Whether an author hires out marketing duties or takes them on personally, it’s important to understand the basics.
Word of Mouth
Word of mouth is still the best way to sell anything because the recommendation is coming from someone the person likes and trusts.
To get good word or mouth for your books, you need a professional, high quality product. Make sure your editing is clean and the book cover does not look homemade.
You should also actively encourage readers to share your book and talk about it publicly. This can be accomplished through street teams, contests that require sharing a post or writing a review, or putting a reminder the back matter of the book.
Post on your social media platforms regularly to keep people engaged. Utilize a mix of informational, funny, promotional, or talking point types of posts.
Utilize social media ads to sell directly to interested readers who already like/follow you. You can also target lookalike audiences of similar authors and unique to reach new customers.
Free advertising options including posting to book-related Facebook groups (there are tons of these), newsletter swaps, blogging, creating Pinterest boards for your books or characters, and adding books to book sites like My Book Cave and Goodreads.
Paid advertising options include social media ads (pretty much all platforms are willing to take your money in the form of ads hosting), Amazon ads, book-related paid newsletters like FreeBooksy or BookBub, print ads in literary magazines or your local newspaper or circular, sponsorships, and paid online takeovers and parties.
DON’T pay for reviews, ever! It’s against retailers’ terms of service and you can be penalized. Paying a fee to have your book listed in a review catalogue is okay because you are not paying for individual reviews, just the listing.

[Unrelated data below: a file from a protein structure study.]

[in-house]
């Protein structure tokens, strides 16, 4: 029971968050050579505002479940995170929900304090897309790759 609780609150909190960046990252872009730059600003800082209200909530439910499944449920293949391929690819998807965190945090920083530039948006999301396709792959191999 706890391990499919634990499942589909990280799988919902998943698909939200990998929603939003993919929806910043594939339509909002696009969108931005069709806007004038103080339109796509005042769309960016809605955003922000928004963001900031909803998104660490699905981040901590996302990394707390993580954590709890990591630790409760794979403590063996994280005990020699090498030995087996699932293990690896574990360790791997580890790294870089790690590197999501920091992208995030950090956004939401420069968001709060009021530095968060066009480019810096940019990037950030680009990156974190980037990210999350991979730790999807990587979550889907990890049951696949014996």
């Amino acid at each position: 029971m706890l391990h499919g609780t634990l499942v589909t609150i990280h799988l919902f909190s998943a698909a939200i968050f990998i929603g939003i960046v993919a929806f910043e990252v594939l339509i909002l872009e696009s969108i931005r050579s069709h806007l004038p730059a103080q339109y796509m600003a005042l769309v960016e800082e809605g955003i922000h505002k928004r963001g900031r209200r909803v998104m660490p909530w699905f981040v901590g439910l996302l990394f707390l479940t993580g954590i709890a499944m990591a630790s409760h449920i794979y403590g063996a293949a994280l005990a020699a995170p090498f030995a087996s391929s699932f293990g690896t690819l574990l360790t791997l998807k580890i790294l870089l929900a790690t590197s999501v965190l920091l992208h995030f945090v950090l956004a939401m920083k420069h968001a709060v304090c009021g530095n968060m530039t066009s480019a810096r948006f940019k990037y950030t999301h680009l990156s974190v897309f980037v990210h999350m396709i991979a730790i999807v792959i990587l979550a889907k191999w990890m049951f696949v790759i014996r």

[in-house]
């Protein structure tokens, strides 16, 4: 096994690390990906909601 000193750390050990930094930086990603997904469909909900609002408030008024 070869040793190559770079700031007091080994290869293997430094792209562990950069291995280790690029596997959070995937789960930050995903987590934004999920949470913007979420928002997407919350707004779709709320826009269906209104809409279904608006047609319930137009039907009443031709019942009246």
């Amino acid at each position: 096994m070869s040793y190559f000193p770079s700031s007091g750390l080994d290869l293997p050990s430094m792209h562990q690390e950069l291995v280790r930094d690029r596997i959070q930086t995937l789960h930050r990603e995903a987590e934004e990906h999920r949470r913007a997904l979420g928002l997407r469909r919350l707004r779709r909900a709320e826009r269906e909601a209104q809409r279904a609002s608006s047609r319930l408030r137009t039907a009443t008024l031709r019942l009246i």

Get involved with group promos and events with other authors. You can usually find out about these by joining online authors groups like Alessandra Torre Inkers. These types of collaborations expands your reach and allows you to share fans with and of other authors.
Learn to write engaging ad copy and book cover copy in order to catch the interest of readers. Blurb writing is challenging, and can be hired out if you don’t feel comfortable writing in short form.
Test different ads through A/B testing and determine what type of wording and what styles work best with your audience. Update your ads often because tastes change frequently. Study blurbs for books in your genre to learn more about the style and conventions readers will look for.
Use professional graphics (Pixabay, Canva, Deposit Photos) in all promotional material. DO NOT pull images from a Google search, because the may be copyrighted and you could end up with legal action and fines. There are plenty of free options out there, like Pixabay, if you’re on a tight budget. The same rules apply to music if you post videos.
Determine how much time you REALISTICALLY have each week to put toward marketing, and build your marketing plan around that. Set daily, weekly, monthly tasks AND stick to them. Good things to include are social media posts, submitting books to newsletters, reviewing and updating ads, and engaging with readers.
Plan major campaigns (new releases, holidays, etc.) at least a month in advance, more if possible. Holidays need advanced planning more than almost anything else because newsletter slots will fill up quickly and ad costs may be higher than usual. Bloggers are also much busier and so are readers.
Ideas for major campaigns include hosting virtual parties, running giveaways, participating in takeovers or having other authors takeover your pages (especially popular on Instagram lately), running sales on your books, or hosting a live or online event to celebrate new releases or writing milestones.